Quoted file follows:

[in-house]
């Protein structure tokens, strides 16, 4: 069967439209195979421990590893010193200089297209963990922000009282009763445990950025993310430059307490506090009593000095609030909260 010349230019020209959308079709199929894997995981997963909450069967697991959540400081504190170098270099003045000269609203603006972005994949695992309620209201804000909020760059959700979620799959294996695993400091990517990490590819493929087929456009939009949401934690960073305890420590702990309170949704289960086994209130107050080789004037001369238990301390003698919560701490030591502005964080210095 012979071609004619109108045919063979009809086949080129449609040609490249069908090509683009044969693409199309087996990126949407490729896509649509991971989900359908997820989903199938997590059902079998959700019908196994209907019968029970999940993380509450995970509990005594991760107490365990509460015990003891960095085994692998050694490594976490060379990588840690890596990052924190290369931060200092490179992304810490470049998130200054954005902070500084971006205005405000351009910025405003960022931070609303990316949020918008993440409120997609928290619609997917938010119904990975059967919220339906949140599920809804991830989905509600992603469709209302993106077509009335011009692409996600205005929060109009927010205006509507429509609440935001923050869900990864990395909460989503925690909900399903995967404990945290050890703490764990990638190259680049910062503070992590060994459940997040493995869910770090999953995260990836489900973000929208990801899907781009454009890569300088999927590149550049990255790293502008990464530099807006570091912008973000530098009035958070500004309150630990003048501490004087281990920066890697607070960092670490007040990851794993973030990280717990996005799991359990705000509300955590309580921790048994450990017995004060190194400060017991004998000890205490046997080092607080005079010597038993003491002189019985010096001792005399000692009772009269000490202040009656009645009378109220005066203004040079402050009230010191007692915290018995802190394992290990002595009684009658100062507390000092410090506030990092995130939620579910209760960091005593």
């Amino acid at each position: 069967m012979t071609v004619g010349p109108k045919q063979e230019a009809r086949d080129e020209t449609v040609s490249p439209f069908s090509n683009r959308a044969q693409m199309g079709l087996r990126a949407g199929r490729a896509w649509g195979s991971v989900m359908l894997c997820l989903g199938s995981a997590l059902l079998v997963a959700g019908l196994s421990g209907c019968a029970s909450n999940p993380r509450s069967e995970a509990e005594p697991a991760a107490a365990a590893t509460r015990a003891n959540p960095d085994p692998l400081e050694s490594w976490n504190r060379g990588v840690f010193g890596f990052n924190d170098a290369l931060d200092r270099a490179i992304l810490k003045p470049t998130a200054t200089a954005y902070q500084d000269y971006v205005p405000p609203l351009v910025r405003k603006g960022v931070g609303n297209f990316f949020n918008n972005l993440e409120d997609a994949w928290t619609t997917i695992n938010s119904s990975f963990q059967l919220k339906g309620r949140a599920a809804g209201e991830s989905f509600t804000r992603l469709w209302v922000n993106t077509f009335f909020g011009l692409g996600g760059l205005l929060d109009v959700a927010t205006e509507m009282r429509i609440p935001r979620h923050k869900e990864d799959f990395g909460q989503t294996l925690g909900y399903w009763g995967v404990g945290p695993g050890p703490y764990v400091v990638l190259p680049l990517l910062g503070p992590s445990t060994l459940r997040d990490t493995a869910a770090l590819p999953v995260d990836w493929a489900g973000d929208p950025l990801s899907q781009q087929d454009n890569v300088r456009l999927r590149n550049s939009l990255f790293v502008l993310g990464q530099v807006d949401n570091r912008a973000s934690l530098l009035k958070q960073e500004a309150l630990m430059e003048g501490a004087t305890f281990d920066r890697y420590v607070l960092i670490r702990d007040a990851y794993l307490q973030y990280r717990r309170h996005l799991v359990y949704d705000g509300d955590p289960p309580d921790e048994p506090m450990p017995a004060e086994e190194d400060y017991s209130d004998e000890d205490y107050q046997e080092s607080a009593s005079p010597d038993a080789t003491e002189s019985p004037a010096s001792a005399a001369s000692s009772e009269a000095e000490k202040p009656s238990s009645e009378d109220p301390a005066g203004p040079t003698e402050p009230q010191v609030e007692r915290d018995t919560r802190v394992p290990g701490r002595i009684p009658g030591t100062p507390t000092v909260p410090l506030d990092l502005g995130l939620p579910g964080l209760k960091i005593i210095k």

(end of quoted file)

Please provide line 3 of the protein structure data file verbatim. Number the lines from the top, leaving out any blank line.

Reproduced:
């Amino acid at each position: 069967m012979t071609v004619g010349p109108k045919q063979e230019a009809r086949d080129e020209t449609v040609s490249p439209f069908s090509n683009r959308a044969q693409m199309g079709l087996r990126a949407g199929r490729a896509w649509g195979s991971v989900m359908l894997c997820l989903g199938s995981a997590l059902l079998v997963a959700g019908l196994s421990g209907c019968a029970s909450n999940p993380r509450s069967e995970a509990e005594p697991a991760a107490a365990a590893t509460r015990a003891n959540p960095d085994p692998l400081e050694s490594w976490n504190r060379g990588v840690f010193g890596f990052n924190d170098a290369l931060d200092r270099a490179i992304l810490k003045p470049t998130a200054t200089a954005y902070q500084d000269y971006v205005p405000p609203l351009v910025r405003k603006g960022v931070g609303n297209f990316f949020n918008n972005l993440e409120d997609a994949w928290t619609t997917i695992n938010s119904s990975f963990q059967l919220k339906g309620r949140a599920a809804g209201e991830s989905f509600t804000r992603l469709w209302v922000n993106t077509f009335f909020g011009l692409g996600g760059l205005l929060d109009v959700a927010t205006e509507m009282r429509i609440p935001r979620h923050k869900e990864d799959f990395g909460q989503t294996l925690g909900y399903w009763g995967v404990g945290p695993g050890p703490y764990v400091v990638l190259p680049l990517l910062g503070p992590s445990t060994l459940r997040d990490t493995a869910a770090l590819p999953v995260d990836w493929a489900g973000d929208p950025l990801s899907q781009q087929d454009n890569v300088r456009l999927r590149n550049s939009l990255f790293v502008l993310g990464q530099v807006d949401n570091r912008a973000s934690l530098l009035k958070q960073e500004a309150l630990m430059e003048g501490a004087t305890f281990d920066r890697y420590v607070l960092i670490r702990d007040a990851y794993l307490q973030y990280r717990r309170h996005l799991v359990y949704d705000g509300d955590p289960p309580d921790e048994p506090m450990p017995a004060e086994e190194d400060y017991s209130d004998e000890d205490y107050q046997e080092s607080a009593s005079p010597d038993a080789t003491e002189s019985p004037a010096s001792a005399a001369s000692s009772e009269a000095e000490k202040p009656s238990s009645e009378d109220p301390a005066g203004p040079t003698e402050p009230q010191v609030e007692r915290d018995t919560r802190v394992p290990g701490r002595i009684p009658g030591t100062p507390t000092v909260p410090l506030d990092l502005g995130l939620p579910g964080l209760k960091i005593i210095k």